Earlier this month, I was trying to figure out what to write in my latest post for Emerald Musings. I knew I wanted to do a post concerning doing freelance work, but I was having trouble coming up with any ideas. Perhaps stress was getting too much, or perhaps my brain simply wasn’t functioning all that well. In either case, social media once again came to my rescue. A facebook user and member of the Writer Unboxed Group on facebook asked for advice on how to ease into freelance work. Her request started the rusty wheels in my brain to start turning, and this blog post is a result. So, thank you, Cheryl Mealy, for inspiring this post about easing into the freelance world.
Truth be told, I didn’t really ease into the freelance world. I was more or less thrown in head first. After losing my job, I was desperate for work, and needing to keep a roof over my head. Absolutely no one was hiring, and it was either do something illegal or do freelance work to make ends meet. And although illegal activity would have probably been more fun, the idea of spending time in jail wasn’t that appealing. So I decided to go the freelance route instead. It’s been just about 12 years since that time, and although I still struggle from time to time to make ends meet, I haven’t looked back once. I have, however, learned quite a few things in the process. Here are a few of the things I wish I’d had known in the beginning.
Tip # 1: Scheduling is Your Friend
When most people think of doing freelance work, the thing that attracts them is the idea of doing the work when you want, and how you want. It’s the freedom of the schedule. No more nine-to-five! However, the truth is something far different, at least for me. Over the years, I’ve learned that having a freelance career means being consistent, adaptable, and reachable. One of the best tools to help achieve that trifecta is to keep a regular schedule.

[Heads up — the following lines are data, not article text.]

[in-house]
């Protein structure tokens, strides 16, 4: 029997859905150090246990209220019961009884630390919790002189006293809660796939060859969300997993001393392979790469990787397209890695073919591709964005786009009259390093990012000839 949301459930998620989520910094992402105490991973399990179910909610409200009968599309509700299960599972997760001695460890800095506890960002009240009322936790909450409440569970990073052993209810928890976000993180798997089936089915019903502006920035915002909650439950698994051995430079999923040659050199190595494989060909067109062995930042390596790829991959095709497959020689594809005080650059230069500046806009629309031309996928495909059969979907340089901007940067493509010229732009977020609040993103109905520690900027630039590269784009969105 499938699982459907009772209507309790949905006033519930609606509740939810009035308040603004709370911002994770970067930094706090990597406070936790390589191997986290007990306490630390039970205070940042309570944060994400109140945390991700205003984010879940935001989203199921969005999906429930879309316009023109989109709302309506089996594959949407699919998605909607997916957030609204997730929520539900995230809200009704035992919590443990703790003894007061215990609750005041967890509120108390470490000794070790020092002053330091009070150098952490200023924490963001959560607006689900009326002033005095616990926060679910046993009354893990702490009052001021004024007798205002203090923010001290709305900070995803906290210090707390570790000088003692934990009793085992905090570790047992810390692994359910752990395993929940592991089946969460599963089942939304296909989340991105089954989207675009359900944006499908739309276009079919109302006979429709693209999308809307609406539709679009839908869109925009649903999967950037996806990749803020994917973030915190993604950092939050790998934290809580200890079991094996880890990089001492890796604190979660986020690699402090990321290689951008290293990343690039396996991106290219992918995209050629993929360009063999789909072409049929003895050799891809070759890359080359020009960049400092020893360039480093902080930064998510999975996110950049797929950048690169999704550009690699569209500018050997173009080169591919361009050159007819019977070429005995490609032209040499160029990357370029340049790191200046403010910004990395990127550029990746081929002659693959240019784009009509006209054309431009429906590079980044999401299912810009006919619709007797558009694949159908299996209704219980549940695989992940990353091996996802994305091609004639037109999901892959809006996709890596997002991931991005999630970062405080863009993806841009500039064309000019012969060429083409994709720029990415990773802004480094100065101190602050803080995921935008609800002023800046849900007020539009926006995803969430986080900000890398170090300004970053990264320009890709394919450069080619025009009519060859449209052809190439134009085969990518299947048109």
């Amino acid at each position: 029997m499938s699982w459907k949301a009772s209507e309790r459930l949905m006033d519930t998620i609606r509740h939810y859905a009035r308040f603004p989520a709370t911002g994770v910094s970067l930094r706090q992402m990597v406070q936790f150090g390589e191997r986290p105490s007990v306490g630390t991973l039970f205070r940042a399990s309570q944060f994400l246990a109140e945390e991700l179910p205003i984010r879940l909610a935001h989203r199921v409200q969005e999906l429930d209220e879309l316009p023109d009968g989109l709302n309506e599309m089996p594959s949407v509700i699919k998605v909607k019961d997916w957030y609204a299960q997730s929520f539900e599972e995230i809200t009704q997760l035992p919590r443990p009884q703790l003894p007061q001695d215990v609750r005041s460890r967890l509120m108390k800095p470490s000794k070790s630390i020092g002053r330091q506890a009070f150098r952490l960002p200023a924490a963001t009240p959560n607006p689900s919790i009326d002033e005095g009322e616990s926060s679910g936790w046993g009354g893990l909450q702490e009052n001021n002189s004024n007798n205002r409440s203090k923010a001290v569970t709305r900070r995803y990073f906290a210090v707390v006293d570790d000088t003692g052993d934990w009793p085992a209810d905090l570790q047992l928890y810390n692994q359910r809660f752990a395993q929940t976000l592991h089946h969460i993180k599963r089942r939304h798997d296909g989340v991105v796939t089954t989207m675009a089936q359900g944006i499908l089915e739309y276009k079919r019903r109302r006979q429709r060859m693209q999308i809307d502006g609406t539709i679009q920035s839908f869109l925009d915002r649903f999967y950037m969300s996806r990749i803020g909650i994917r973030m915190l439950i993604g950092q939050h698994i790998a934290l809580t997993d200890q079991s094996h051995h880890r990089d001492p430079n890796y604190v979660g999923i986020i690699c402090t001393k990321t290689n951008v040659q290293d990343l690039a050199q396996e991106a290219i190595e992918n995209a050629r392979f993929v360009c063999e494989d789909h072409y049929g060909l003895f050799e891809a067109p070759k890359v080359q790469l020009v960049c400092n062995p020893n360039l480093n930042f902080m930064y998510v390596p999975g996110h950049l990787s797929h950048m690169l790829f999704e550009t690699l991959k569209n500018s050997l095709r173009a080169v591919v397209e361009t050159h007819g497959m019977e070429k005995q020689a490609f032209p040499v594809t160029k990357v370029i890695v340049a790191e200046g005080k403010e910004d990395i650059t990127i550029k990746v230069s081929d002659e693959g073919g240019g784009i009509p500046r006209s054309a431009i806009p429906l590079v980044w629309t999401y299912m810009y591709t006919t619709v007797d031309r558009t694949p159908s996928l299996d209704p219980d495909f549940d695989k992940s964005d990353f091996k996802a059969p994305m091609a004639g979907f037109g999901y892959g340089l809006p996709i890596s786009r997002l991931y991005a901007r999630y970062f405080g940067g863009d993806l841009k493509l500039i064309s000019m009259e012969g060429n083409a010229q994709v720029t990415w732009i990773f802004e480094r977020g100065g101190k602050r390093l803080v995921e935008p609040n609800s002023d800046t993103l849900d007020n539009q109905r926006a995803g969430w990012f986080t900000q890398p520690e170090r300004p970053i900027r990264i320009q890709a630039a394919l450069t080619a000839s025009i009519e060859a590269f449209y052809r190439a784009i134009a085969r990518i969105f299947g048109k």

In the beginning, a lot of your time is going to be spent looking for work and sending out bids or queries. It’s simply the nature of the beast. Make sure you schedule time at regular intervals to do this part of freelance work. Personally, Monday is the day that I look for and send out my bids for freelance work or queries to magazines. In the beginning, I remember spending the whole day and well into the next doing just that. Thankfully, my reputation and returning client list has improved enough that I only spend about half a day per week searching for new work. The rest of the time I spend writing or doing actual freelance work.
So if you want to get into freelance work, be prepared to spend some time hustling, and looking for jobs. People need to know about you before they’ll hire you.
Tip # 2: Don’t Bother with Content Mills
This was a hard lesson for me to learn, but I’m glad that I finally did. In the beginning, probably due to my situation, I jumped at every job I was offered — including the dreaded content mills. I learned over time that doing so was a huge mistake. Content mills are simply online establishments that gather together freelance writers to produce content for them, and pay a small pittance for the amount of work done. For most people, it works out to be about $2.00 per hour, if that. If you’re trying to make a living doing freelance work, something like that simply isn’t worth your time.
Instead of wasting valuable time doing freelance work for practically nothing, the best course of action, in the beginning, would be to try and expand your network in my opinion. Spend time talking with your friends, family, and acquaintances on social media. See what they need help with, or who they know. Can you help? If you can, see if you can make arrangements with them for odd freelance jobs here and there. People will often want to work with people they know, or with people who have been referred to them. So instead of simply becoming a number in a content mill, try to stand out from the start by providing that personal touch.